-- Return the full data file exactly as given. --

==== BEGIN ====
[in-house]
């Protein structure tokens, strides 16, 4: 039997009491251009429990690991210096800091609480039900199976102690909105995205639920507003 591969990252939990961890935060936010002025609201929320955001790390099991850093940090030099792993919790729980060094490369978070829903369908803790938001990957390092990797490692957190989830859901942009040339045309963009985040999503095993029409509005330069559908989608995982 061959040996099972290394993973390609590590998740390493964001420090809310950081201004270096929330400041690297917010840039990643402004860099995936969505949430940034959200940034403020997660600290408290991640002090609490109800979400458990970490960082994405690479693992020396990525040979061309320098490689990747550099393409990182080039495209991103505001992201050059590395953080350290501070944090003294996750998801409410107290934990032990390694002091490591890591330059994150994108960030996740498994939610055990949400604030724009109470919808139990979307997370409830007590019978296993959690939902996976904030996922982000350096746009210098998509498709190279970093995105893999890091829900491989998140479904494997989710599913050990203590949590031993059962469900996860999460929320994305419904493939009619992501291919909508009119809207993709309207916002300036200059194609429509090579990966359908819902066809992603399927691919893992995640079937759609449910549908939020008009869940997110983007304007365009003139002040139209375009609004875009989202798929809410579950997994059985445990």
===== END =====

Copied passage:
[in-house]
């Protein structure tokens, strides 16, 4: 039997009491251009429990690991210096800091609480039900199976102690909105995205639920507003 591969990252939990961890935060936010002025609201929320955001790390099991850093940090030099792993919790729980060094490369978070829903369908803790938001990957390092990797490692957190989830859901942009040339045309963009985040999503095993029409509005330069559908989608995982 061959040996099972290394993973390609590590998740390493964001420090809310950081201004270096929330400041690297917010840039990643402004860099995936969505949430940034959200940034403020997660600290408290991640002090609490109800979400458990970490960082994405690479693992020396990525040979061309320098490689990747550099393409990182080039495209991103505001992201050059590395953080350290501070944090003294996750998801409410107290934990032990390694002091490591890591330059994150994108960030996740498994939610055990949400604030724009109470919808139990979307997370409830007590019978296993959690939902996976904030996922982000350096746009210098998509498709190279970093995105893999890091829900491989998140479904494997989710599913050990203590949590031993059962469900996860999460929320994305419904493939009619992501291919909508009119809207993709309207916002300036200059194609429509090579990966359908819902066809992603399927691919893992995640079937759609449910549908939020008009869940997110983007304007365009003139002040139209375009609004875009989202798929809410579950997994059985445990």